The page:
“Camden is a place… that holds beauty and holds pain.”
Few people understand that quote as much as Msr. Michael Doyle, who was the Pastor at Sacred Heart Church in Camden for sixty years, recently retiring at the age of 85. Throughout his career he helped improve neighborhoods in Camden, gave the city’s struggles a national presence, and even got Mother Teresa to pay a visit. A documentary film called Heart of Camden: The Story of Michael Doyle tells his story. The film is available for rent virtually on Saturday, February 13 as part of the New Jersey Film Festival.
Michael Doyle left Ireland for the United States as a young priest in 1959. He settled in Camden, New Jersey and continued to serve his parish there for 60 years, despite opportunities to go elsewhere. He saw the impoverished city as his mission in life. Even with problems ( drugs, poverty, and violence) all around him, he saw the beauty in Camden. A light that shone brightly within the city’s people.
Many people have grown up with negative images of Camden locked into their brain, but the city wasn’t always in bad shape. In fact, a brief segment shows the city thriving pre World War II. Martin Sheen, who narrates the film, talks as images of safe neighborhoods, corporations like Campbell Soup and RCA Victor filled thousands of jobs, and the Camden Shipyard fill the screen. By World War II, the Camden Shipyard was the largest in the world.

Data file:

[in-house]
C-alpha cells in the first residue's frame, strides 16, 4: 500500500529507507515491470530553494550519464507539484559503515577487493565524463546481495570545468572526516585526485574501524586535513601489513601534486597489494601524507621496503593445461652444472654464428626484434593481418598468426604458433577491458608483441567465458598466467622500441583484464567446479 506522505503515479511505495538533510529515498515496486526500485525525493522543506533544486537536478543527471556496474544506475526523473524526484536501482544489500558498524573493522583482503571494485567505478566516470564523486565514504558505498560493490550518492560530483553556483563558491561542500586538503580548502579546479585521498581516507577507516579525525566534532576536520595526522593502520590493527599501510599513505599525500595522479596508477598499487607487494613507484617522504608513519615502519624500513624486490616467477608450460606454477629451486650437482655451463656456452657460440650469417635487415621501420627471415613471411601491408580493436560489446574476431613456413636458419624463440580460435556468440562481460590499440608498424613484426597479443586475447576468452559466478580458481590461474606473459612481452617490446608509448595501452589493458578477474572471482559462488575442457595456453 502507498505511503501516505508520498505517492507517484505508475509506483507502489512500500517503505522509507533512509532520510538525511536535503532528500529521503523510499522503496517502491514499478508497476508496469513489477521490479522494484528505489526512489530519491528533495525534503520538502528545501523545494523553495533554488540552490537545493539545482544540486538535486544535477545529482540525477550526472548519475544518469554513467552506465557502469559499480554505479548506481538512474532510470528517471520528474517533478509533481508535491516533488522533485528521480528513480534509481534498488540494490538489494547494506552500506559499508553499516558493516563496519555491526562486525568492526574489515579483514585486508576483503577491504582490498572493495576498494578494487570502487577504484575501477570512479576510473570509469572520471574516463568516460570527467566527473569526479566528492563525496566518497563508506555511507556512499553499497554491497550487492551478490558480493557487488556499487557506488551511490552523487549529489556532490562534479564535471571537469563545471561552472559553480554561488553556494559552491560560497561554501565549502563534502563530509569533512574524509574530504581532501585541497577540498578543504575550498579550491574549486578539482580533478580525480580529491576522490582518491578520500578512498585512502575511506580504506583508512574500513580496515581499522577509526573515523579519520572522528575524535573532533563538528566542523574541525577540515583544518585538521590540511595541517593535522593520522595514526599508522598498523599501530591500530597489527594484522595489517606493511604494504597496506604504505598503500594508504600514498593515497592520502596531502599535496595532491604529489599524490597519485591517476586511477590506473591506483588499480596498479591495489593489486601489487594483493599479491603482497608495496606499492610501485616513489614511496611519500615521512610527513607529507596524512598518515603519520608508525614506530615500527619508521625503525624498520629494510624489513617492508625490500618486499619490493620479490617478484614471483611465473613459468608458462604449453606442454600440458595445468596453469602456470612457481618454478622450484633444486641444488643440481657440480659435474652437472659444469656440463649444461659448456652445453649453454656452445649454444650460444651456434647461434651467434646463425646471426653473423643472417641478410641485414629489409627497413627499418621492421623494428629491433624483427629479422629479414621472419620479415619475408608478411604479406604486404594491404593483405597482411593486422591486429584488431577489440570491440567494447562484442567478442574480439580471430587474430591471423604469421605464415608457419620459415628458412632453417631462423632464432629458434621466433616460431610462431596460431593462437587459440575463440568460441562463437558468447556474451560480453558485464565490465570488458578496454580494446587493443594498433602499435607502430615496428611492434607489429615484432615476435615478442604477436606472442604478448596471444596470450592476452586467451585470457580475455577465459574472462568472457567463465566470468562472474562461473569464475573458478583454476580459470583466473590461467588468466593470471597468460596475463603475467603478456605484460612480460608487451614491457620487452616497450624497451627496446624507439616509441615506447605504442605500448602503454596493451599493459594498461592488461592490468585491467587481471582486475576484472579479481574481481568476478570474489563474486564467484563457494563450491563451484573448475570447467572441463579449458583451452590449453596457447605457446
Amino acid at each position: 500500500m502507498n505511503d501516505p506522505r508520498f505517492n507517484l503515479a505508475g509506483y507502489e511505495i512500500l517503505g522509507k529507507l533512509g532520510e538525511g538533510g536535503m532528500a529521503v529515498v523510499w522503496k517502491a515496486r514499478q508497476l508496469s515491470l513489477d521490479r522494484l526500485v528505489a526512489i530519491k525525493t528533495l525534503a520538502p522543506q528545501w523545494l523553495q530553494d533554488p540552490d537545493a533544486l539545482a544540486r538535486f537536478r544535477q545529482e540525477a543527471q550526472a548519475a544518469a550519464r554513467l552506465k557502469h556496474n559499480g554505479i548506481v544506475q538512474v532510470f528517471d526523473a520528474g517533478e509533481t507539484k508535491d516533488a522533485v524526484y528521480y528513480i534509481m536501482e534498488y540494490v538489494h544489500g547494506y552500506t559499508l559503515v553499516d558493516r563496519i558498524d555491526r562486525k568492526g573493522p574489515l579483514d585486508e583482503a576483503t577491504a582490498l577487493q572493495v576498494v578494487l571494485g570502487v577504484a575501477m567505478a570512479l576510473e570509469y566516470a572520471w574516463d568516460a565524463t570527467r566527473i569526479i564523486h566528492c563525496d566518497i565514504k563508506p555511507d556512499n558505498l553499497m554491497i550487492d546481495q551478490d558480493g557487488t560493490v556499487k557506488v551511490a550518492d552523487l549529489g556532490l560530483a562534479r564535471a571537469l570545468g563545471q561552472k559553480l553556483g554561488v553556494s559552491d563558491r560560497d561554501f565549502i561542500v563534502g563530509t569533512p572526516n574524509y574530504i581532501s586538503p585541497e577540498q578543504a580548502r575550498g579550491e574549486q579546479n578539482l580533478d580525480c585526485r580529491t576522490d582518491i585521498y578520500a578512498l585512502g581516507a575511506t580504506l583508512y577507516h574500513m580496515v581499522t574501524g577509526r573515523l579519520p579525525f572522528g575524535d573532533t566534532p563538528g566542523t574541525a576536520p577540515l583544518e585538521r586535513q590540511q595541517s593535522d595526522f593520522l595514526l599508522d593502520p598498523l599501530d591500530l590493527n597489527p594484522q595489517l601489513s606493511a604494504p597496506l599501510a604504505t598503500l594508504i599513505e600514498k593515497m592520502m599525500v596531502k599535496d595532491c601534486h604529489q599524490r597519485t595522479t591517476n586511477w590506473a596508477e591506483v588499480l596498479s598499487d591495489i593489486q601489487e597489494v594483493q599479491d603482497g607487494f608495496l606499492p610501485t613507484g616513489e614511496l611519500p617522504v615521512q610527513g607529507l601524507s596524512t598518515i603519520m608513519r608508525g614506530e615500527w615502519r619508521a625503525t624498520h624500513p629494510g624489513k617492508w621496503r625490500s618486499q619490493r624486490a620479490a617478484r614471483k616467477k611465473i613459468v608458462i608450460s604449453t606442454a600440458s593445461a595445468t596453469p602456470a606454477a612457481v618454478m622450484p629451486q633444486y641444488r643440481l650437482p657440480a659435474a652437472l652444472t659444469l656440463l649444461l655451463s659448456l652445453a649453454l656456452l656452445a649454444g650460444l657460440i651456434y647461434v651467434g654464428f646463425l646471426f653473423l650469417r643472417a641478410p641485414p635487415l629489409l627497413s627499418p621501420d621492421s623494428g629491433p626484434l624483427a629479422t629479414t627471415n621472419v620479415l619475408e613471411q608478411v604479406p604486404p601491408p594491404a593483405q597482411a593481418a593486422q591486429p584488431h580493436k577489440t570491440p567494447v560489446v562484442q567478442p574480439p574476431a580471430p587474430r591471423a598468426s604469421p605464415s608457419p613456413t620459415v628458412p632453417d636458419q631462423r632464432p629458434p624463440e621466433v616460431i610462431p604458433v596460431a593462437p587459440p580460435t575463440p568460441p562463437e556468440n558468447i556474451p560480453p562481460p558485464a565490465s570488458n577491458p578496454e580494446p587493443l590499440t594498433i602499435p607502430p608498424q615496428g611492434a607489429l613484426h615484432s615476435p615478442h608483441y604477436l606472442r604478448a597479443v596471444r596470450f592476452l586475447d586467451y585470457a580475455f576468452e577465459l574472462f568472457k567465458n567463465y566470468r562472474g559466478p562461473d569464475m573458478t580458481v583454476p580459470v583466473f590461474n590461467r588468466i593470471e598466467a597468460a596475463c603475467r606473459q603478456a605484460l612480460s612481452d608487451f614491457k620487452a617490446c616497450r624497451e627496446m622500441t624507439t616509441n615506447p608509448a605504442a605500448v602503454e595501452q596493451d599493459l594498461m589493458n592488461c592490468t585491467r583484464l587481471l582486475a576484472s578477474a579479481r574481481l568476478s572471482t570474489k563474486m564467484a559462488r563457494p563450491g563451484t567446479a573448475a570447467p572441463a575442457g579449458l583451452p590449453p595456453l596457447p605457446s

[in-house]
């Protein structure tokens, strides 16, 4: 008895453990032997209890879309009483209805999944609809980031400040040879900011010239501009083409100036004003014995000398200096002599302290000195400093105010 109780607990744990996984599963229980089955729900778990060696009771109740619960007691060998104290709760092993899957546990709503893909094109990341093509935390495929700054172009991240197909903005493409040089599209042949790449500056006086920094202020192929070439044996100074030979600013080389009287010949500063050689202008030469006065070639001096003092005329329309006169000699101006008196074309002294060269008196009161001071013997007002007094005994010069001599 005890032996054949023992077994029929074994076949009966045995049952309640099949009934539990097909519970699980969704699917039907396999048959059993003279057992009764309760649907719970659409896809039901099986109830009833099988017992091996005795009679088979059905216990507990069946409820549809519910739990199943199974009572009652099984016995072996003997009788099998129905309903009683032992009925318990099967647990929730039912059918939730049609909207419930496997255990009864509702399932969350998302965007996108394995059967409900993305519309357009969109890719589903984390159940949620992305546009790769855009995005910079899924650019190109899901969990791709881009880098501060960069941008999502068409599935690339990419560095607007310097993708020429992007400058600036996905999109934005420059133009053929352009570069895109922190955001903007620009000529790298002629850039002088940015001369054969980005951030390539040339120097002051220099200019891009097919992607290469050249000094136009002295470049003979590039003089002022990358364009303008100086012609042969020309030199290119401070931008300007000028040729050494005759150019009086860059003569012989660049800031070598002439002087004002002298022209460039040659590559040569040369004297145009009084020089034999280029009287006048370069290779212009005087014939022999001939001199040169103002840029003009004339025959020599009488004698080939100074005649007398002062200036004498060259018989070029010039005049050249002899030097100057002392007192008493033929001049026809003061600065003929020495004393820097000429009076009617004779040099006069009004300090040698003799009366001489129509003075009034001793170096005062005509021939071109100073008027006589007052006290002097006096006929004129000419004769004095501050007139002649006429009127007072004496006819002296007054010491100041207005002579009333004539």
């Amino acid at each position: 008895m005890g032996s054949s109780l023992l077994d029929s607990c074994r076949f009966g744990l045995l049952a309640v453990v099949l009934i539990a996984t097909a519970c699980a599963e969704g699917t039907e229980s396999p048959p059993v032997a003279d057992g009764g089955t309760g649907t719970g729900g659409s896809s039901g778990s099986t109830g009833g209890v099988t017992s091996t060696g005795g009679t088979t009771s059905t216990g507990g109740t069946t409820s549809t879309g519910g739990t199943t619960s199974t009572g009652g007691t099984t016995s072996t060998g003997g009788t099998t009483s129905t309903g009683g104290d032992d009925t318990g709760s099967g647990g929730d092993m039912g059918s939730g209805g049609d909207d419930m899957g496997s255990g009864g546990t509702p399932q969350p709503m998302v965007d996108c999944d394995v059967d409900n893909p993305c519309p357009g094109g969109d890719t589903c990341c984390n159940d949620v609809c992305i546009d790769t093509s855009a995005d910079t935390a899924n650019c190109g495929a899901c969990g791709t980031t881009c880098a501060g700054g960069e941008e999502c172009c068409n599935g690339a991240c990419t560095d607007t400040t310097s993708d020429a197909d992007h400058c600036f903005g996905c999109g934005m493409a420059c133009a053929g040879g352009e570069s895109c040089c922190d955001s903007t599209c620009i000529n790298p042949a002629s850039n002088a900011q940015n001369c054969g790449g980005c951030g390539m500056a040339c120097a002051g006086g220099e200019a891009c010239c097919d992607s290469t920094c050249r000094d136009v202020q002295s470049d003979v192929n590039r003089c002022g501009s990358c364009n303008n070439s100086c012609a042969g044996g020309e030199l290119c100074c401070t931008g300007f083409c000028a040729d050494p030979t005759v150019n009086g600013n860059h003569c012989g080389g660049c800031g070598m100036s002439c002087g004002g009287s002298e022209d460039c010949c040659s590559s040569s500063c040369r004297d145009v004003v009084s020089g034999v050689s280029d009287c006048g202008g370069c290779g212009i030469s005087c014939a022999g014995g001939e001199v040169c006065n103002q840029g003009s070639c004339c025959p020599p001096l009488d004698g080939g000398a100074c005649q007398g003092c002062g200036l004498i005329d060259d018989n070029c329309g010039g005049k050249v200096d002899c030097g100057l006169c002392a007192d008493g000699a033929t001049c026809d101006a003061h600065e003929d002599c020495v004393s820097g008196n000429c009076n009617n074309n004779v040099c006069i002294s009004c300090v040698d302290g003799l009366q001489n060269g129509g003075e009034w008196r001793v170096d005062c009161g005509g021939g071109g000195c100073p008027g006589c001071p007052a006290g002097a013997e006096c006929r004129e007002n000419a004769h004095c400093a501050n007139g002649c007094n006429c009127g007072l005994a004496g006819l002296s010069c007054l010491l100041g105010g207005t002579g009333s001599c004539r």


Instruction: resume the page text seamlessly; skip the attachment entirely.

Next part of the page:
“Afterwards, the boom went bust,” explained Sheen whose voice is perfect to narrate the wonderful words written by Sterling Brown. “Industries employing thousands closed their doors. The Shipyard in 1968, then RCA, then Campbell Soup… Much rushed in to fill the void, such as crime, drugs, and violence.”
The quote at the top of the article was by Carlos Morales, Executive Director of Heart of Camden, which started out as a volunteer housing organization to provide housing to people who would otherwise not qualify for traditional home ownership. Morales was raised by a single mother and lived in people’s homes for a while before moving into a bad apartment in a dangerous part of town and eventually a homeless shelter for women. His family was the beneficiary of a home gifted to the Church which Father Doyle offered to them and helped change their lives in more ways than one.
Father Doyle realized early on that one of the best ways to turn around Camden would be to help people become homeowners of their own. Each new homeowner would play a role in keeping the neighborhoods clean and help them escape the path of drugs and violence. Home ownership and the Heart of Camden was one of many ideas by Father Doyle over the years.
If you do not know much about Father Doyle, this documentary will be more than enlightening. It is utterly inspiring. Doyle’s story shows how one person can truly make a difference. Over the years, Doyle was involved in everything from education to the arts, sports, museums, home ownership, the planting of trees and gardens. In other words, he set out to provide the people of Camden with everything their affluent suburban neighbors had. And inspired others to see what the city could be as well.